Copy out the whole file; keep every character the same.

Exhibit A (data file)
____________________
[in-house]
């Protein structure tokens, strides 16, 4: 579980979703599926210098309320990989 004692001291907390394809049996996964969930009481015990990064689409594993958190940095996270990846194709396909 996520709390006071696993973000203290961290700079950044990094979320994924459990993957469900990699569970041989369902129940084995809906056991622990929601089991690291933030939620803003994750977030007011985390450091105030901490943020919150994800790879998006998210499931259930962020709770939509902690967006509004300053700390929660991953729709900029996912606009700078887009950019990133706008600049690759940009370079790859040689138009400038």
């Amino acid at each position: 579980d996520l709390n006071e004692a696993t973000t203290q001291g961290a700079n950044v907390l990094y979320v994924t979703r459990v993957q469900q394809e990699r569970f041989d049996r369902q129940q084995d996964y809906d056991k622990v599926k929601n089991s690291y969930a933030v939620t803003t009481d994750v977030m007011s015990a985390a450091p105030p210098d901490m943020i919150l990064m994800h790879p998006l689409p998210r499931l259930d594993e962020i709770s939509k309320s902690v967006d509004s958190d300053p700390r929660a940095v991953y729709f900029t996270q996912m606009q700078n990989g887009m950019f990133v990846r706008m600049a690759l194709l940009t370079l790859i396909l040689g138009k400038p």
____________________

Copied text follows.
[in-house]
């Protein structure tokens, strides 16, 4: 579980979703599926210098309320990989 004692001291907390394809049996996964969930009481015990990064689409594993958190940095996270990846194709396909 996520709390006071696993973000203290961290700079950044990094979320994924459990993957469900990699569970041989369902129940084995809906056991622990929601089991690291933030939620803003994750977030007011985390450091105030901490943020919150994800790879998006998210499931259930962020709770939509902690967006509004300053700390929660991953729709900029996912606009700078887009950019990133706008600049690759940009370079790859040689138009400038």
């Amino acid at each position: 579980d996520l709390n006071e004692a696993t973000t203290q001291g961290a700079n950044v907390l990094y979320v994924t979703r459990v993957q469900q394809e990699r569970f041989d049996r369902q129940q084995d996964y809906d056991k622990v599926k929601n089991s690291y969930a933030v939620t803003t009481d994750v977030m007011s015990a985390a450091p105030p210098d901490m943020i919150l990064m994800h790879p998006l689409p998210r499931l259930d594993e962020i709770s939509k309320s902690v967006d509004s958190d300053p700390r929660a940095v991953y729709f900029t996270q996912m606009q700078n990989g887009m950019f990133v990846r706008m600049a690759l194709l940009t370079l790859i396909l040689g138009k400038p």